Club Insider

Mitigating Liability Through the Proper Hiring, Training and Ongoing Certification of Employees

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Paul R. Bedard, EsquirePaul R. Bedard, Esquire

You've just signed up a new personal training client! A liability waiver has been executed and your new client has been placed with your head trainer! Other than failing to retain your new client, what could possibly go wrong? As I learned years ago when I would ask my law school professors which way a case should be decided, "It depends."

This article has been produced by request of Club Insider Publisher, Norm Cates, to help club owners and operators focus on important legal matters for their clubs and deal with them appropriately. This article will provide some proven suggestions to help mitigate your risk of negligence through the proper hiring, training and ongoing certification of employees. Given the legal case that's referenced herein, the suggestions that I'll provide are particularly applicable to personal trainers. However, most of these suggestions are applicable to all employees.

This article is not intended as legal advice because laws vary from state-to-state and local laws and case precedents are specific to each jurisdiction. And, factors that are truly unique to each situation prohibit one-size-fits-all recommendations. Please consider these comments as a guide to help you when you consult your own attorney for specific direction.

In simplified form, as a health club owner and operator, you have a duty to provide a reasonably safe fitness environment. To prevail on a negligence claim, the burden is on the plaintiff to prove specific facts that show you failed to provide this reasonably safe environment. What constitutes a breach of duty is determined by the specific facts of each particular case. You can help protect yourself in this important regard by constantly and preemptively focusing on key operational functions, including the proper hiring, training and ongoing certification of your employees.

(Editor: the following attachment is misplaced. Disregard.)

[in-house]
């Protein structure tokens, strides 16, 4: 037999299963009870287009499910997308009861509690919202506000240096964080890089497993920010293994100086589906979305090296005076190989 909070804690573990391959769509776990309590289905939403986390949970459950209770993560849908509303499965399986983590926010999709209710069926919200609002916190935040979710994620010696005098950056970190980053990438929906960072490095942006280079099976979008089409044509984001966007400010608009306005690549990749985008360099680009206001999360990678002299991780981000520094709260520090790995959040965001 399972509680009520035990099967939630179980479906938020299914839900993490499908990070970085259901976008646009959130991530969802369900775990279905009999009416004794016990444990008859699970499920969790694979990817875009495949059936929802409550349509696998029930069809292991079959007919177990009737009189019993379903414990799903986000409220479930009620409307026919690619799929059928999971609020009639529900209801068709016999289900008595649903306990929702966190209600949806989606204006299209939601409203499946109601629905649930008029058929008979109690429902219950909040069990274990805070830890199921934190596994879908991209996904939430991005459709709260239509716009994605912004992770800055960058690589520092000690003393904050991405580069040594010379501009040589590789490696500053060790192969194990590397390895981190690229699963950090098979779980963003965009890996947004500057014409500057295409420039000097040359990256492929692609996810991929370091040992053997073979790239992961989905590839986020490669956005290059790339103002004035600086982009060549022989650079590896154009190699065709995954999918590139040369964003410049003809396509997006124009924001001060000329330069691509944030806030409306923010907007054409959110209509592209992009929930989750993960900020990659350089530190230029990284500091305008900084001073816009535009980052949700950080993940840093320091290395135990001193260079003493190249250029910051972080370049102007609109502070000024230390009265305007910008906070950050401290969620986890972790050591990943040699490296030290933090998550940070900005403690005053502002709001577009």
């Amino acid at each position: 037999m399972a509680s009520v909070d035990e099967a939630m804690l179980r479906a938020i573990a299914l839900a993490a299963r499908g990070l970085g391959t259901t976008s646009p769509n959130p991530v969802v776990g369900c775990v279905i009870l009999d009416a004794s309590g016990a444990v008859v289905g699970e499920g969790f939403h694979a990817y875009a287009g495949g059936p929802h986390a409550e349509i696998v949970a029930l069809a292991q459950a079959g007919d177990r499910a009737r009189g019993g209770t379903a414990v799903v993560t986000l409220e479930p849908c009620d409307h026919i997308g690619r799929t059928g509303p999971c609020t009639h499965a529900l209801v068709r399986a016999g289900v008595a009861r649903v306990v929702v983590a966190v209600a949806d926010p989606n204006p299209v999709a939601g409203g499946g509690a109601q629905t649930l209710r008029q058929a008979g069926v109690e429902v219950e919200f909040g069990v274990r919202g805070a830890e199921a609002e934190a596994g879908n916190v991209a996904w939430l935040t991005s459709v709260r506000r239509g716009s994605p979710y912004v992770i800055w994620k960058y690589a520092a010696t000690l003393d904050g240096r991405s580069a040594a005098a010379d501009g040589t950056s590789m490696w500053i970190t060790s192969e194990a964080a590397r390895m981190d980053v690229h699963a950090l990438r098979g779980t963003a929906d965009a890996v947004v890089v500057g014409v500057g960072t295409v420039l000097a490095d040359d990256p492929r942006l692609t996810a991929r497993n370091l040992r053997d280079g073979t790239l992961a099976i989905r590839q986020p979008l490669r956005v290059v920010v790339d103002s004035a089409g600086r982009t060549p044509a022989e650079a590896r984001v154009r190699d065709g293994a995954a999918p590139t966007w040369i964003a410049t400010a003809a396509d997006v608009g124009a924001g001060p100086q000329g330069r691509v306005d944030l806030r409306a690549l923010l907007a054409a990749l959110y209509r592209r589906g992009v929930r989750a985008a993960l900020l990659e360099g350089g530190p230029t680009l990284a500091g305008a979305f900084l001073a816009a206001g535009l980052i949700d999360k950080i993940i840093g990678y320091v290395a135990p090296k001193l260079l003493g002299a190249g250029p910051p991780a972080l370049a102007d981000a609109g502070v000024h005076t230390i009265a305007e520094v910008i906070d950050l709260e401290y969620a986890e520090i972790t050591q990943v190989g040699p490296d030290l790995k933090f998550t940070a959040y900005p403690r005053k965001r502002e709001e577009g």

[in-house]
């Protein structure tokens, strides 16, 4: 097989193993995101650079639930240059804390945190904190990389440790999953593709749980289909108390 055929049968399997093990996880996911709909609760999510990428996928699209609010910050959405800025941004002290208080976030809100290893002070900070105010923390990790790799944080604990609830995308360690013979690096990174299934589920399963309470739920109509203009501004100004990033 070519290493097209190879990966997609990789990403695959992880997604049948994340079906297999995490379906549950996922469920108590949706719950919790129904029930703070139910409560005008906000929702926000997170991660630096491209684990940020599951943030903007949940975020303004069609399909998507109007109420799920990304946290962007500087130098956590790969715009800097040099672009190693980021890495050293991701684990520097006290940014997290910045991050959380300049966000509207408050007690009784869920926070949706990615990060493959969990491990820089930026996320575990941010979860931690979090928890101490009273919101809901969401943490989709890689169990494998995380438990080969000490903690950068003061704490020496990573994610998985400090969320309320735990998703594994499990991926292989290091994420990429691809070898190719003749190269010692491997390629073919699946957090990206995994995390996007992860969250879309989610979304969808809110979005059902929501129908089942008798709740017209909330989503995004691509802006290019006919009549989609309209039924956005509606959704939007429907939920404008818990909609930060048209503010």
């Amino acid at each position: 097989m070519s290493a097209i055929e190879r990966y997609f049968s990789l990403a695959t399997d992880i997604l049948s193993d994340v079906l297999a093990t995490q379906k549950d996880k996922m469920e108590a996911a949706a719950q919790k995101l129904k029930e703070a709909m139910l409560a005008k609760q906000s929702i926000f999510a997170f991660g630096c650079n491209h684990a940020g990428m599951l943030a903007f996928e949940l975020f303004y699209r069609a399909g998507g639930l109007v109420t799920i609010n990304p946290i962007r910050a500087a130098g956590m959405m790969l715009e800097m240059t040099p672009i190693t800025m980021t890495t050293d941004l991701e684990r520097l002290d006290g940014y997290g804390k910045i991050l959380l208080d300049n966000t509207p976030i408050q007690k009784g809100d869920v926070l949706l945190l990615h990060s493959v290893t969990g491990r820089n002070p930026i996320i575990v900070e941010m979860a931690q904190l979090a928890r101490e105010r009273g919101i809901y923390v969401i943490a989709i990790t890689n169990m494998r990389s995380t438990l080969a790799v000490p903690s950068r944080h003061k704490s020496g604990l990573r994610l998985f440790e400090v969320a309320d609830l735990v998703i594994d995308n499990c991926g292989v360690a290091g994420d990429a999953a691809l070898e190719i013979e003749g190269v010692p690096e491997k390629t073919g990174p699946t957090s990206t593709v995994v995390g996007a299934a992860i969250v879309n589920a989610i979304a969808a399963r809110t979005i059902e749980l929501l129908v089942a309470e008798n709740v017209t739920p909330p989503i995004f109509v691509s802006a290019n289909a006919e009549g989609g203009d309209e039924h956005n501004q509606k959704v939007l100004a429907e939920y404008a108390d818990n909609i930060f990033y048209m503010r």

Underscoring the importance of sound employee practices and procedures, a recent case here in Connecticut illustrates how a health club can be exposed to liability for negligence despite the existence of a properly executed liability waiver. Member Susan Butler, who signed such a liability waiver, broke her hip and wrist while working with her personal trainer, the club's head trainer, at a Planet Fitness location. Ms. Butler, who had a previously fused ankle, was instructed by her trainer to perform exercises on the platform side of a Bosu Ball. During this attempt, Ms. Butler was flung into the air and landed on her right hip and wrist. Her injuries required hip surgery and three wrist surgeries, as well as a 2-week hospital stay and rehabilitation.

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